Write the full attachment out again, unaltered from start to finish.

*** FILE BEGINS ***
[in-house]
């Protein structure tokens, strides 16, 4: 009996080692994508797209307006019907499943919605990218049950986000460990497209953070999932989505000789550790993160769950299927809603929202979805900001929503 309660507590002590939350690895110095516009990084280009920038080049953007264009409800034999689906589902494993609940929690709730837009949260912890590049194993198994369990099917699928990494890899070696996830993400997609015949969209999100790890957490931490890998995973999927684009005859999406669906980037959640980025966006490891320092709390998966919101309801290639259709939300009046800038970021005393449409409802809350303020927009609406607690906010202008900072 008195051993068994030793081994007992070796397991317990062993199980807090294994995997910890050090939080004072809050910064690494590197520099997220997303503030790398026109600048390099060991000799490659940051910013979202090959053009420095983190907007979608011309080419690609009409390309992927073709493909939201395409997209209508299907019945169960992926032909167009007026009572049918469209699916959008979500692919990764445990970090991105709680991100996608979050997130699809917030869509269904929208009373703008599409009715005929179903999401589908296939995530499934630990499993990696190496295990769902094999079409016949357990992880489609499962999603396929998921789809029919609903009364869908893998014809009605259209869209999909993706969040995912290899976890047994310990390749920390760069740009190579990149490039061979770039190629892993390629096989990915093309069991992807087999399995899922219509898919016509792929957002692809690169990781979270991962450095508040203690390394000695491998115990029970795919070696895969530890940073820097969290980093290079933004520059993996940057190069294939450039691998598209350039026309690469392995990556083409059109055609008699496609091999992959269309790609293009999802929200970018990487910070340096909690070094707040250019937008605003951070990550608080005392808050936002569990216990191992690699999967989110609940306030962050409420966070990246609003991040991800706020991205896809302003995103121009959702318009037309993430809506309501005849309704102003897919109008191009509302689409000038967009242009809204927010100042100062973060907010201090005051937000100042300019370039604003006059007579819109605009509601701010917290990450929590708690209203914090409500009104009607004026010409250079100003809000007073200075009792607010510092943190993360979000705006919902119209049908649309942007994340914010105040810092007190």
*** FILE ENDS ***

[in-house]
């Protein structure tokens, strides 16, 4: 009996080692994508797209307006019907499943919605990218049950986000460990497209953070999932989505000789550790993160769950299927809603929202979805900001929503 309660507590002590939350690895110095516009990084280009920038080049953007264009409800034999689906589902494993609940929690709730837009949260912890590049194993198994369990099917699928990494890899070696996830993400997609015949969209999100790890957490931490890998995973999927684009005859999406669906980037959640980025966006490891320092709390998966919101309801290639259709939300009046800038970021005393449409409802809350303020927009609406607690906010202008900072 008195051993068994030793081994007992070796397991317990062993199980807090294994995997910890050090939080004072809050910064690494590197520099997220997303503030790398026109600048390099060991000799490659940051910013979202090959053009420095983190907007979608011309080419690609009409390309992927073709493909939201395409997209209508299907019945169960992926032909167009007026009572049918469209699916959008979500692919990764445990970090991105709680991100996608979050997130699809917030869509269904929208009373703008599409009715005929179903999401589908296939995530499934630990499993990696190496295990769902094999079409016949357990992880489609499962999603396929998921789809029919609903009364869908893998014809009605259209869209999909993706969040995912290899976890047994310990390749920390760069740009190579990149490039061979770039190629892993390629096989990915093309069991992807087999399995899922219509898919016509792929957002692809690169990781979270991962450095508040203690390394000695491998115990029970795919070696895969530890940073820097969290980093290079933004520059993996940057190069294939450039691998598209350039026309690469392995990556083409059109055609008699496609091999992959269309790609293009999802929200970018990487910070340096909690070094707040250019937008605003951070990550608080005392808050936002569990216990191992690699999967989110609940306030962050409420966070990246609003991040991800706020991205896809302003995103121009959702318009037309993430809506309501005849309704102003897919109008191009509302689409000038967009242009809204927010100042100062973060907010201090005051937000100042300019370039604003006059007579819109605009509601701010917290990450929590708690209203914090409500009104009607004026010409250079100003809000007073200075009792607010510092943190993360979000705006919902119209049908649309942007994340914010105040810092007190």